US8099559B2 (en) 2007-09-11 2012-01-17 International Business Machines Corporation System and method for generating fast instruction and data interrupts for processor design verification and validation
US8019566B2 (en) 2007-09-11 2011-09-13 International Business Machines Corporation System and method for efficiently testing cache congruence classes during processor design verification and validation
US7992059B2 (en) * 2007-09-11 2011-08-02 International Business Machines Corporation System and method for testing a large memory area during processor design verification and validation
US20090070546A1 (en) * 2007-09-11 2009-03-12 Shubhodeep Roy Choudhury System and Method for Generating Fast Instruction and Data Interrupts for Processor Design Verification and Validation
US7925937B2 (en) * 2008-01-07 2011-04-12 Advanced Micro Devices, Inc. Apparatus for testing embedded memory read paths
US20090177934A1 (en) * 2008-01-07 2009-07-09 Irby Joel T Apparatus for testing embedded memory read paths
CN101710020B (en) 2009-11-27 2013-01-09 苏州东菱振动试验仪器有限公司 Self-checking method and self-checking device of vibrating table amplifier
CN103250065A (en) * 2010-11-11 2013-08-14 高通股份有限公司 Feedback scan isolation and scan bypass architecture
CN103250065B (en) * 2010-11-11 2016-01-20 高通股份有限公司 Feedback scan isolation and scan bypass architecture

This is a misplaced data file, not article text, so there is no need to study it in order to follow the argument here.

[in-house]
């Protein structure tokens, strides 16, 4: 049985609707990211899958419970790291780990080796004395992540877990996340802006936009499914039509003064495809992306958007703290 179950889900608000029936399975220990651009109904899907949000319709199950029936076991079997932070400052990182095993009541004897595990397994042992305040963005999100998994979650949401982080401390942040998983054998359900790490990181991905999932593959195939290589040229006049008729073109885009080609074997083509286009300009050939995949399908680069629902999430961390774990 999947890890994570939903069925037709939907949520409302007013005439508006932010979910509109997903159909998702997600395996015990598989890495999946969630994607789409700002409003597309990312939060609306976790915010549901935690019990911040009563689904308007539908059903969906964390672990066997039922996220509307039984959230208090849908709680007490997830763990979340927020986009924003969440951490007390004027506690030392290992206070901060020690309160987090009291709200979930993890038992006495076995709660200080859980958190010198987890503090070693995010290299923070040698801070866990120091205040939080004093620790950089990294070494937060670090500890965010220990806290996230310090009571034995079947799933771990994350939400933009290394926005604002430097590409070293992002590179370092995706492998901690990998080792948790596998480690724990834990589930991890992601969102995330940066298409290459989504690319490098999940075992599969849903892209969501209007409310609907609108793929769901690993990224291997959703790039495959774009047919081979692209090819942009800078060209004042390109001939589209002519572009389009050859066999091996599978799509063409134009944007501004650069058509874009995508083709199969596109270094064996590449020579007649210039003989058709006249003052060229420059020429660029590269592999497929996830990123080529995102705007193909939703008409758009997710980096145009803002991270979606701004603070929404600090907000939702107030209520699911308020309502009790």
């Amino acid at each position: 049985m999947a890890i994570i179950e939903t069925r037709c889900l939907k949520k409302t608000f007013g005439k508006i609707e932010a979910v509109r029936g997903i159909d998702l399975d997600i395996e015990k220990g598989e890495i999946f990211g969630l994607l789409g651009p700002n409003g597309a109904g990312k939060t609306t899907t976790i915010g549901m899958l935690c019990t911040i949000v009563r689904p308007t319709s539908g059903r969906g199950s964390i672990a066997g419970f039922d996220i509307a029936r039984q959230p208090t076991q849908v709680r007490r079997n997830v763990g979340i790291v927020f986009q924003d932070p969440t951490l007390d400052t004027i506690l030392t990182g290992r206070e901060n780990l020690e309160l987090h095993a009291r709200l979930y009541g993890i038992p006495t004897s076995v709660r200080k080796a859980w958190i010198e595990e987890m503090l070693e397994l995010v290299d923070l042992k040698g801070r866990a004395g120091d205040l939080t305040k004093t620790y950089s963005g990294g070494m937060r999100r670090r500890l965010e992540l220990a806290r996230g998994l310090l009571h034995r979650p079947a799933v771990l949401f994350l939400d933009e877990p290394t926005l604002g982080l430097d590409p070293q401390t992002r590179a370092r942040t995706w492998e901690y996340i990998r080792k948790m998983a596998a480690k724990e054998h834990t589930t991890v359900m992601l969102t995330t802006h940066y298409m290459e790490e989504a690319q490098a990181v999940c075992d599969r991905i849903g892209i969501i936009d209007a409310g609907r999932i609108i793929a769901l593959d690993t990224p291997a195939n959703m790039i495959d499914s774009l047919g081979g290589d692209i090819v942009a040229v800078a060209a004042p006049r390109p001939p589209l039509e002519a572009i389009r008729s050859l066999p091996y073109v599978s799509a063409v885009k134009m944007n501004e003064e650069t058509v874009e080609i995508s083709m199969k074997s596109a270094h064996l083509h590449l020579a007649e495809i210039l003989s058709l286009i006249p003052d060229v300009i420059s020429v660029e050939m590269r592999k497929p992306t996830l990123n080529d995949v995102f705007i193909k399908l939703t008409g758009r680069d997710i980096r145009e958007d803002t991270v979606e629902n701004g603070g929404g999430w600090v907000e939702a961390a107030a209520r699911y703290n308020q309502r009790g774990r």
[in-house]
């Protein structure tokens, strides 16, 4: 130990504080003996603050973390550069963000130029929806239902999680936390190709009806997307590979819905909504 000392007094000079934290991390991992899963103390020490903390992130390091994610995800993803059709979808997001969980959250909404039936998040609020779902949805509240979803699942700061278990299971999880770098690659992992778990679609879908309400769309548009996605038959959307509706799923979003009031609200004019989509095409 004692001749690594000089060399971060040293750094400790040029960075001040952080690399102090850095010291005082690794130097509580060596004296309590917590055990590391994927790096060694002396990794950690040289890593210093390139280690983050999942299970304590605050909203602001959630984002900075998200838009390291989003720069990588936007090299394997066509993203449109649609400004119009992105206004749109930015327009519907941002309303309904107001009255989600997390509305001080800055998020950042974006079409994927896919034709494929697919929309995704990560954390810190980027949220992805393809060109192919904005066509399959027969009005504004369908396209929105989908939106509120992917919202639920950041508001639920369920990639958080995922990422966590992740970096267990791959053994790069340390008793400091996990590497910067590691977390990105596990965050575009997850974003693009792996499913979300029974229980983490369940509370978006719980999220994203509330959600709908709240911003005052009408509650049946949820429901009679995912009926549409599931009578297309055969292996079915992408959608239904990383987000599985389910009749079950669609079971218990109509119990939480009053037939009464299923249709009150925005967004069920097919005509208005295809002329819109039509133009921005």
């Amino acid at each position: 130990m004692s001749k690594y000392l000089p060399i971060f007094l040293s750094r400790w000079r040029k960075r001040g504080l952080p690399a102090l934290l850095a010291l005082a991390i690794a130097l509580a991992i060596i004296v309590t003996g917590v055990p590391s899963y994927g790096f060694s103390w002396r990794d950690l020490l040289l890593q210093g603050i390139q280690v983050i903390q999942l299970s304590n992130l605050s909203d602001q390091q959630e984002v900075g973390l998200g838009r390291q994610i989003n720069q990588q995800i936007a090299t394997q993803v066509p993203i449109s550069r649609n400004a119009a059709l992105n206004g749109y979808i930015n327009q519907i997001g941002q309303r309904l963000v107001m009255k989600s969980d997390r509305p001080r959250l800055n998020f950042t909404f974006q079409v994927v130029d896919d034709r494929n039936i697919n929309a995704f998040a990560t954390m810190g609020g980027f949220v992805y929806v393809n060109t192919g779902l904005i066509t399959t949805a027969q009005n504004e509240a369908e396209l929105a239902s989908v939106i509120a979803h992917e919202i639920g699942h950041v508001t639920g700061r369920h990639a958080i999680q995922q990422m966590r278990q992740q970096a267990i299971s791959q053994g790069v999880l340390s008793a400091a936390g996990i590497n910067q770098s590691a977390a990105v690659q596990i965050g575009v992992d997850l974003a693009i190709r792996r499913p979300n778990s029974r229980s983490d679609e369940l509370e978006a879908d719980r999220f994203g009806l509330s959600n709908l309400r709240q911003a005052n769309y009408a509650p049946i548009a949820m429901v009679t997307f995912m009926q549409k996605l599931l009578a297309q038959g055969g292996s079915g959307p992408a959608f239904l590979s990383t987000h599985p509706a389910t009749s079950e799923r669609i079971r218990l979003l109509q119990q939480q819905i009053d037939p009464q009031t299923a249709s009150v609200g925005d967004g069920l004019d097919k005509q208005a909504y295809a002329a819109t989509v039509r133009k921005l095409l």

Similar Documents

Publication Publication Date Title
Mitra et al. X-compact: an efficient response compaction technique
Krasniewski et al. Circular self-test path: A low-cost BIST technique for VLSI circuits
Williams et al. Design for testability—A survey
US4768196A (en) Programmable logic array
US6671839B1 (en) Scan test method for providing real time identification of failing test patterns and test bist controller for use therewith
US4947395A (en) Bus executed scan testing method and apparatus
US5475694A (en) Fuzzy multiple signature compaction scheme for built-in self-testing of large scale digital integrated circuits
US4974184A (en) Maximum length pseudo-random test pattern generator via feedback network modification
US4519078A (en) LSI self-test method
US5631911A (en) Integrated test circuit
US5680543A (en) Method and apparatus for built-in self-test with multiple clock circuits
US5668817A (en) Self-testable digital signal processor and method for self-testing of integrating circuits including DSP data paths
US5805609A (en) Method and apparatus for testing a megacell in an ASIC using JTAG